I thought this post would never published, or if it would it would just be the photo with a sorry note attached to it. For a couple of days I could not find (or remember) where I wrote the recipe for this magnificent (ok, I’m completely biased) frozen yogurt my brain spit out (glamorously said…). I made this two nights before the party when I began the flurry of cooking, and I put everything away during the clean up. Oops. That’s why it’s always a good idea to create a draft in WordPress of the recipe right after making something in the kitchen. I’ve lost many recipes just because I didn’t write them down immediately or worse, lost them. Does that happen to you?
I made two flavors of frozen yogurt for my birthday: the raspberry one for something light and summer-y, and this for something sweet and creamy. It was interesting to see how our guests reacted to them. Some found the raspberry too tart for their taste, others find it welcoming on that hot summer evening. I also found out that one friend has an aversion to maple syrup because of a cleanse we both did. Go head, name that cleanse!
I love feeding a lot of people and hearing their feedback in one evening. The truth is–but I hope this won’t tarnish my “street cred” (haha!)–I don’t think my family or close set of friends have ever used any of the my recipes. Not a lot of them cook, and some just zone out when I start to talk about how to cook something. So really, cooking for friends and family is the best, if not only, way I will get to hear what they think about the dishes I make. Sadly. Thank god really, for my “online support group” called Twitter and this blog. Then again, I’m thankful for this spice of life! It wouldn’t be an adventure if you can find everything you need in one store, right? ;-) Always the positive thinker….and my glass is always half full–of something good:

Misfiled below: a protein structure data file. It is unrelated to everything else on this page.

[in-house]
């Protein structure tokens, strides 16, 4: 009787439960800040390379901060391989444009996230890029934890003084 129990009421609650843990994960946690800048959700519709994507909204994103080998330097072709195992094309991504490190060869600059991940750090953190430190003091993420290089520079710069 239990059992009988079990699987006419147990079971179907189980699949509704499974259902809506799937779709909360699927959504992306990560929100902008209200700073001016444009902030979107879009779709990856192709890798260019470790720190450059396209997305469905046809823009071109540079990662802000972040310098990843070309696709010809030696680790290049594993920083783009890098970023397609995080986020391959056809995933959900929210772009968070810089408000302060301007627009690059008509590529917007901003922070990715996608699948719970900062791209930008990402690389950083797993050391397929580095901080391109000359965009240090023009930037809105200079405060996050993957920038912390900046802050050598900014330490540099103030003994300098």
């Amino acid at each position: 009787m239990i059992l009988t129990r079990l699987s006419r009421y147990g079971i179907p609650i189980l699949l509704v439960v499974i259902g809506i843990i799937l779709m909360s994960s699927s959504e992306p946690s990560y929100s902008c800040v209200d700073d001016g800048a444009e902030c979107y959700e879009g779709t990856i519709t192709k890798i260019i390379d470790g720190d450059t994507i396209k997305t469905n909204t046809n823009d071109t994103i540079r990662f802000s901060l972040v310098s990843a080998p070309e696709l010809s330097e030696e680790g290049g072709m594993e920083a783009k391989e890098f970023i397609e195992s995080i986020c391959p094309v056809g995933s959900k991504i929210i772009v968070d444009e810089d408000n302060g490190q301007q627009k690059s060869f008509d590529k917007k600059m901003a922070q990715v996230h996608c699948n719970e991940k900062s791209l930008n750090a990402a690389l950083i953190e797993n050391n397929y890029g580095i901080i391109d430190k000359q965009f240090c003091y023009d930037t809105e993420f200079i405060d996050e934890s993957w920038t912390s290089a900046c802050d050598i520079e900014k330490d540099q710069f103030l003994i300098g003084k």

Oh, yeah. A soft and smooth–no, SILKY–frozen yogurt that tastes and smells like caramel popcorn. Hello lovah! It goes really well with OR in coffee, between two pieces of Oreos, with rooibos tea, with hot chocolate or chocolate syrup, but I haven’t tried it with caramel popcorn. Hah.
People started calling it the Butterscotch ice cream at the party, and then later asked what exactly is in the butterscotch. Or if I put scotch in it. And caramel, too? Oh god, such a fun night of friends and family coming together to eat and laugh…
On a food geeky note: What is the difference between butterscotch and caramel? I wanted to know after being stumped at and after the party. According to whatscookingamerica.net, the difference is in the sugar used:
The flavor of butterscotch is a blend of butter and brown sugar.
Caramel is a mixture produced when granulated sugar has been cooked (caramelized) until it melts and becomes a thick, clear liquid that can range in color from golden to deep brown. A soft caramel is a candy made with a caramelized sugar, butter, and milk.
Basically the difference is the type of sugar used.
According to baking911.com, the difference is in the cooking temperatures:
Q: What’s the difference between caramel and butterscotch ?
A: Caramel is produced when sugar has been cooked (caramelized) until it melts and becomes a thick, clear liquid that can range in color from golden to deep brown (from 320° to 356°F on a candy thermometer).
The flavor of butterscotch is a blend of butter and brown sugar. It is popular for cookies, ice-cream toppings, frostings and candies. (Soft Crack Stage 270 to 288 degrees F)